We will be continuing to experiment with a variety of cover crops at the Trailside Organic Farm, seeking to increase organic matter in our soil, add nutrients, and break up our hardpan. Composting and cover cropping are also noted for increasing the microbiology present in soil, and we hope that more microbiology will also help to blur the line between these two layers over future growing seasons. Once soil health allows it, we also plan to incorporate a permanent bed system for greens, herbs, flowers, and direct-sown crops.
Soon after we built our caterpillar tunnel and took delivery of our tractor-mounted rototiller, we began with initial tillage of our six planned field blocks of crop families: Solanaceous, allium, cucurbit, brassica, corn and potatoes. Much like the tunnel, we added compost and some higher-quality topsoil, both of which were tilled in.
However, after planting lettuce in the tunnel, I soon realized that I could keep raindrops from hitting beds, but I could not control the beds from soaking up rainwater collected around the tunnel’s footprint. Upon arriving at the farm mornings following overnight downpours, it was clear that our hoop house tended to become a sponge.
This was our first experience with our slow-to-drain soil properties, with a base clay layer that prefers to hold water rather than allowing it to infiltrate. We noticed that untilled field perimeters, buffers and driving paths did not soak water but instead slicked it off and sent it to the tilled beds which have also been composted, meaning that they hold quite a bit of water. This trend was especially true for sloped field blocks, and rainwater tended to collect in downhill corners and sit wet for extended periods.
As we became familiar with the site, we began to learn where water collected. We tried our hands at re-routing it. Some observation during thunderstorms was helpful. Using our slope as an advantage, digging trenches around fields was moderately worthwhile, although it required hand shoveling. Trenches helped flood waters to flow downhill and away from our field blocks rather than inside of our beds.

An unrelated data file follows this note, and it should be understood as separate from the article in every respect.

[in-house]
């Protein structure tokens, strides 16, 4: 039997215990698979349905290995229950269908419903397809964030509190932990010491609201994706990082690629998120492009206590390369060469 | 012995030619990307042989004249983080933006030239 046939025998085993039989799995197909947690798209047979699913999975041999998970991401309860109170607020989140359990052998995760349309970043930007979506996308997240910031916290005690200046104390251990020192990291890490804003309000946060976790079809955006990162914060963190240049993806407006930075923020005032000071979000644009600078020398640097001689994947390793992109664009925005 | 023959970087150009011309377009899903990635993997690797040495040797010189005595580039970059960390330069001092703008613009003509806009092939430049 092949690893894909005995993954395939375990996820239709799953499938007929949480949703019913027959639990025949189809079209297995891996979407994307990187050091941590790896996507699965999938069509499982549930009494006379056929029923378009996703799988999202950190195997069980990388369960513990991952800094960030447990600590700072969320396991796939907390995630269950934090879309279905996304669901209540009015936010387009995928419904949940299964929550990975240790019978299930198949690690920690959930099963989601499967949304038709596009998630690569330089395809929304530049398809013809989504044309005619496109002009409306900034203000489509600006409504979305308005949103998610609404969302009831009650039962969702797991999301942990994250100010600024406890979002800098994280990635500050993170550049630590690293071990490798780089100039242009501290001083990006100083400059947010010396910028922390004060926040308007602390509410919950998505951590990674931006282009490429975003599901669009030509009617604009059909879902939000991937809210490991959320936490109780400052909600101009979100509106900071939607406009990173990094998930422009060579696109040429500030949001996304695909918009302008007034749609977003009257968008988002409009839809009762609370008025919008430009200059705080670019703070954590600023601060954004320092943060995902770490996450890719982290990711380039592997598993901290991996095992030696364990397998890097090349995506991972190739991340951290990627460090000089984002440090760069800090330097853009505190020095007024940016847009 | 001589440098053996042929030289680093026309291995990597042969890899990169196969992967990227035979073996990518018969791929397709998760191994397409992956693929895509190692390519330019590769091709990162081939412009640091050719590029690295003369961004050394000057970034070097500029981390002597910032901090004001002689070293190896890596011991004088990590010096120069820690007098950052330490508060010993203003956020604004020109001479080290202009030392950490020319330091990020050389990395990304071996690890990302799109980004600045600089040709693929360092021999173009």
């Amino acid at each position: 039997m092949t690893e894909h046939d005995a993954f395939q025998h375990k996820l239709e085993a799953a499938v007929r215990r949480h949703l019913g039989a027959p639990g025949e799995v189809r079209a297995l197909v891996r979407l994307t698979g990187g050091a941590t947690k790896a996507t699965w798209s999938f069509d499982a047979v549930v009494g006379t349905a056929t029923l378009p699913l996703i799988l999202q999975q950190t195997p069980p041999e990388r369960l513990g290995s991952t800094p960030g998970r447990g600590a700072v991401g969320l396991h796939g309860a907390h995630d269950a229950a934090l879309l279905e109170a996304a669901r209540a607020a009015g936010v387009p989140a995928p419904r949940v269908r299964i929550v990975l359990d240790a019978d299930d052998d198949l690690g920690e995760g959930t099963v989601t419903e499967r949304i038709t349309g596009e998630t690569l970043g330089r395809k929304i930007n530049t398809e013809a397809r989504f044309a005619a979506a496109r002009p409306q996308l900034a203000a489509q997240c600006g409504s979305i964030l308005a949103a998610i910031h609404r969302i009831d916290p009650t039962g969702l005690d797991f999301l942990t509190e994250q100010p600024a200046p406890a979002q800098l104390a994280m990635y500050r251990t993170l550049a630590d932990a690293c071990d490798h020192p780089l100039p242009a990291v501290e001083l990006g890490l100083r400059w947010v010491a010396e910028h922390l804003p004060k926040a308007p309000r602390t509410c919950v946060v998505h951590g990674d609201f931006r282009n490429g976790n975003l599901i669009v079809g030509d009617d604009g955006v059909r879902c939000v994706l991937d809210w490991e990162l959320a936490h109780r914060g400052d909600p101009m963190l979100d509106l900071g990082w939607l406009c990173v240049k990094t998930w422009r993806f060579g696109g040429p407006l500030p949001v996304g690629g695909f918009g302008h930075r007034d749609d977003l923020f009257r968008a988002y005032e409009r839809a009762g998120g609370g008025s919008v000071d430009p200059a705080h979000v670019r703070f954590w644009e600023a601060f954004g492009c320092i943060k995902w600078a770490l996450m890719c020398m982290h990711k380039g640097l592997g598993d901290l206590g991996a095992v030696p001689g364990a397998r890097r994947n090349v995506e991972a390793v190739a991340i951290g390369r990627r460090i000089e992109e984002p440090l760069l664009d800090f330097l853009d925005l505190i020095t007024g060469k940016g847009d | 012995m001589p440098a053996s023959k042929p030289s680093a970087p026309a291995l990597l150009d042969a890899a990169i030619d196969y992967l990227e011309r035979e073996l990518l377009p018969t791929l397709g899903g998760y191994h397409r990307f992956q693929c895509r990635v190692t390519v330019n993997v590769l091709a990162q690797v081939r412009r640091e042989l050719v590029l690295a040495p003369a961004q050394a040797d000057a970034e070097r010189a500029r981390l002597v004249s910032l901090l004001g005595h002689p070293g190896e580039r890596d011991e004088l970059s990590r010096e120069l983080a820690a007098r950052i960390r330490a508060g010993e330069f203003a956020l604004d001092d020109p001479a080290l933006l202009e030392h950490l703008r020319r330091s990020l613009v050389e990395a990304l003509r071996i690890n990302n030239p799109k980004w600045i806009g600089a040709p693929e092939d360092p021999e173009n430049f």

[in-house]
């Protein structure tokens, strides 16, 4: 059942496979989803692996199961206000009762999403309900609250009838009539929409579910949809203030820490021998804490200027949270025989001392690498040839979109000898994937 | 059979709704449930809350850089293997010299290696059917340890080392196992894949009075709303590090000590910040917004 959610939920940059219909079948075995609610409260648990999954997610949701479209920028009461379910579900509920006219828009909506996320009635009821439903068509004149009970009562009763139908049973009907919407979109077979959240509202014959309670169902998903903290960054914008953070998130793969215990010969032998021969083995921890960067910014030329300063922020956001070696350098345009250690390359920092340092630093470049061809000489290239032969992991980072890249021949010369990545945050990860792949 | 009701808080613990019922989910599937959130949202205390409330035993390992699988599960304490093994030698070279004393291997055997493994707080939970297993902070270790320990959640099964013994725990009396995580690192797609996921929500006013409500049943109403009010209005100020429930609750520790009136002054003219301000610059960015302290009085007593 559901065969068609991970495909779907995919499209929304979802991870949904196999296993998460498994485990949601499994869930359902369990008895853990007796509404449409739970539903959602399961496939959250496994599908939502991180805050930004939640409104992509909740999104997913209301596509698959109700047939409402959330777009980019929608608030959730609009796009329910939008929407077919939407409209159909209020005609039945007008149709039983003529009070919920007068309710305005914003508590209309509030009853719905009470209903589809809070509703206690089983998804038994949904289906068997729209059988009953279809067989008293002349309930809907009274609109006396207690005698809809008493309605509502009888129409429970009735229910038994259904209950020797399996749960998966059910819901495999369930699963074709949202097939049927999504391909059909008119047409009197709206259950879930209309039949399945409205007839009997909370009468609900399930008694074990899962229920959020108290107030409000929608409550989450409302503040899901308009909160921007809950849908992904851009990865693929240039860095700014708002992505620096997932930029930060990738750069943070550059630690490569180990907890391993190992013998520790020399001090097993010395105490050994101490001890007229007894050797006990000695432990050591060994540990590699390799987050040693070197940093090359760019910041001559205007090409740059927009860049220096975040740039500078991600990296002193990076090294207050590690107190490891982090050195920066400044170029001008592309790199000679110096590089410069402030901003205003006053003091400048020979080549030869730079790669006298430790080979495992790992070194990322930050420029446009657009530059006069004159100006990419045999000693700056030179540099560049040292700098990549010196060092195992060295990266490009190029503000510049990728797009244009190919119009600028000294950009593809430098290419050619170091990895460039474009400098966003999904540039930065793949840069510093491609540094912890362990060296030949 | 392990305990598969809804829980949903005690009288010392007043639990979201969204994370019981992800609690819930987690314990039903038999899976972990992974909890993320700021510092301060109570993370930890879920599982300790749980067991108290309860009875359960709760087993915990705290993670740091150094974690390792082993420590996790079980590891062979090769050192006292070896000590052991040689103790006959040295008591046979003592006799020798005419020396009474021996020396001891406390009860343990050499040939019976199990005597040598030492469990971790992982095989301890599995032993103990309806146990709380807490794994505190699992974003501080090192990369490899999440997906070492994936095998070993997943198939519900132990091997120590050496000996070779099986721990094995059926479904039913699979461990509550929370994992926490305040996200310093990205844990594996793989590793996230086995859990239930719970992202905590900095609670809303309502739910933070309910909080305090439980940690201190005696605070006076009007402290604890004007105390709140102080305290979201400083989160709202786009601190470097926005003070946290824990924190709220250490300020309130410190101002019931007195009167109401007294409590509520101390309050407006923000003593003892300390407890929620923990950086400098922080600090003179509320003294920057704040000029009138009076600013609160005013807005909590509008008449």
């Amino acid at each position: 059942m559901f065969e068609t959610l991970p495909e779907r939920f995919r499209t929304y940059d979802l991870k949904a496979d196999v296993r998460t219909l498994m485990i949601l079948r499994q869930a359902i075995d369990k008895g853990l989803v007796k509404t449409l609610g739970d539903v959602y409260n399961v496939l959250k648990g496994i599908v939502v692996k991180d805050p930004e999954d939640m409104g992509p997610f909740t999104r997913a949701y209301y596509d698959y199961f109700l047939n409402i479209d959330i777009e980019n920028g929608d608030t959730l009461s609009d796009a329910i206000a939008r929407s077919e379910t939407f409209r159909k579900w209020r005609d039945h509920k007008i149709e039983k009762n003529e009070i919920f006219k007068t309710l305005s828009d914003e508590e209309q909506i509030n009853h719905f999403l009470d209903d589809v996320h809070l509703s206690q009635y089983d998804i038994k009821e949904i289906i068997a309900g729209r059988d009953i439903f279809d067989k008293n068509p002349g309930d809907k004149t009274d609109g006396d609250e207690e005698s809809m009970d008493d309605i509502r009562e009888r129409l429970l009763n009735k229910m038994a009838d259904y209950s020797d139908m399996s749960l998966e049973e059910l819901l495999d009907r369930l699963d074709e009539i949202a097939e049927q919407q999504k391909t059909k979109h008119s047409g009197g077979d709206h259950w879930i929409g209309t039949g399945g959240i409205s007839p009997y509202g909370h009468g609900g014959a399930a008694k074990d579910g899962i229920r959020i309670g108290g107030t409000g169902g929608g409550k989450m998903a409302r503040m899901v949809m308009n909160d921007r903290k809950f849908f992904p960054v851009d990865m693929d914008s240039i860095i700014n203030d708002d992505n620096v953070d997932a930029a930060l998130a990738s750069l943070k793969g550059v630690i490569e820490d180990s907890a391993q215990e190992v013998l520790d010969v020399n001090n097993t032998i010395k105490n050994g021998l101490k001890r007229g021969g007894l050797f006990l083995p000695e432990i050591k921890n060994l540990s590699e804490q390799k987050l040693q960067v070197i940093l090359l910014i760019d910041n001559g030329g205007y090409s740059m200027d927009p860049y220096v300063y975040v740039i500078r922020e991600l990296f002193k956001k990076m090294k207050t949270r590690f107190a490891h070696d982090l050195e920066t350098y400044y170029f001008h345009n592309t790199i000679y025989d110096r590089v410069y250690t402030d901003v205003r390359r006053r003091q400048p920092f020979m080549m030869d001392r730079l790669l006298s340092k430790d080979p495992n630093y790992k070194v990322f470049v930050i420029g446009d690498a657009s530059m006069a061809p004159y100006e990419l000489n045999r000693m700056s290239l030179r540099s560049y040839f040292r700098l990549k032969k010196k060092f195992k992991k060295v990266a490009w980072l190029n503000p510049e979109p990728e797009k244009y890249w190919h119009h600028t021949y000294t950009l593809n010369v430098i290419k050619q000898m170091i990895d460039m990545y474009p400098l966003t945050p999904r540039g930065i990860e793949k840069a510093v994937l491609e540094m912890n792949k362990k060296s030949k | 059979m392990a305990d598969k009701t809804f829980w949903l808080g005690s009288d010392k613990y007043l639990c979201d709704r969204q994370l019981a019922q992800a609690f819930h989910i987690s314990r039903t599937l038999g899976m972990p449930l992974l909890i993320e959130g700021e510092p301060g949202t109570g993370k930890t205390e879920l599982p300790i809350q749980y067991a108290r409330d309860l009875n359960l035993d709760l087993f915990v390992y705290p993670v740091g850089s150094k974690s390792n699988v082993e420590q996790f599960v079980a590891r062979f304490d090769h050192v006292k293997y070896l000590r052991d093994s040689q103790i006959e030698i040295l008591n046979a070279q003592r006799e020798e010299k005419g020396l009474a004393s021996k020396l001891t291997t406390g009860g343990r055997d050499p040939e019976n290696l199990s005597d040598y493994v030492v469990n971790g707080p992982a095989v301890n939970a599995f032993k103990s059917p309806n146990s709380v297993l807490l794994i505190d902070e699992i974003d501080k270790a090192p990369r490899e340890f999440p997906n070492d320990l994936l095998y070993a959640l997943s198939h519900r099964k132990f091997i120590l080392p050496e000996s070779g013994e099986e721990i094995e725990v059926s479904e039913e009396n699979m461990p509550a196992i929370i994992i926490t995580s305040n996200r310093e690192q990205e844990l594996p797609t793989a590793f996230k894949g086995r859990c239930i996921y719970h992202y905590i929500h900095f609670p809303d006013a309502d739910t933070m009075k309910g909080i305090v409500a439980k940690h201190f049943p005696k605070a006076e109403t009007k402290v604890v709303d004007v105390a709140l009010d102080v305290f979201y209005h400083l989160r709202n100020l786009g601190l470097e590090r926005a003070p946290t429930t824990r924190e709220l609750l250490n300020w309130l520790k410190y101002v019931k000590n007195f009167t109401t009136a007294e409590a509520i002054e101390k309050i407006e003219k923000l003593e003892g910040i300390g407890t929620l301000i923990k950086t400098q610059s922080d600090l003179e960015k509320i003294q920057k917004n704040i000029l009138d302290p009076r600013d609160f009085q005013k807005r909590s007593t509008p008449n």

Of course, even in the absence of floodwater, raindrops still soaked into our empty but recently tilled fields and caused a muddy situation. Two things were needed before bed forming and planting: A week-or-so of dry and sunny weather and raised beds under plastic mulch.
A plastic-culture raised bed system seemed to be the best solution for helping our soil keep an ideal moisture level during wet conditions. Further, raised beds increase soil depth above our hard-packed and minimally pervious sublayer, allowing for more soil volume and thus moisture holding capacity in the plants’ root zones. Additionally, plastic mulch certainly seemed to help with evacuating excessive rainwater from our beds’ surfaces during heavy rains, instead routing much of the rainwater into aisleways.
Drip tape to the rescue
Drip tape is revered as an excellent solution to delivering moisture to the roots of plants when water is a limited resource. Since we needed to rely on our pickup truck and a water trailer as our inaugural season’s water source, going with drip seemed like the best and only choice.
Filling of the tank was completed with a garden hose at a hydrant intended to water flowers at a mail kiosk in the adjacent Cornwall Manor community. Roughly one hour was required to put roughly 350 gallons into the tank. Our pickup truck could safely tow around 500 gallons maximum, and about 15 minutes of driving and maneuvering was required to get the tank to and from the farm.
While making three roundtrips on those hot and sunny days, we were an entertaining but somewhat-disruptive sight for residents as our tank rattled over the speed bumps. Given the circumstances, this meant that every drop was valuable when running our irrigation. Early in the season, I picked up what would be considered a standard drip tape option: 12-inch emitter spacing putting out 0.45 gallons per minute per 100 ft of tape.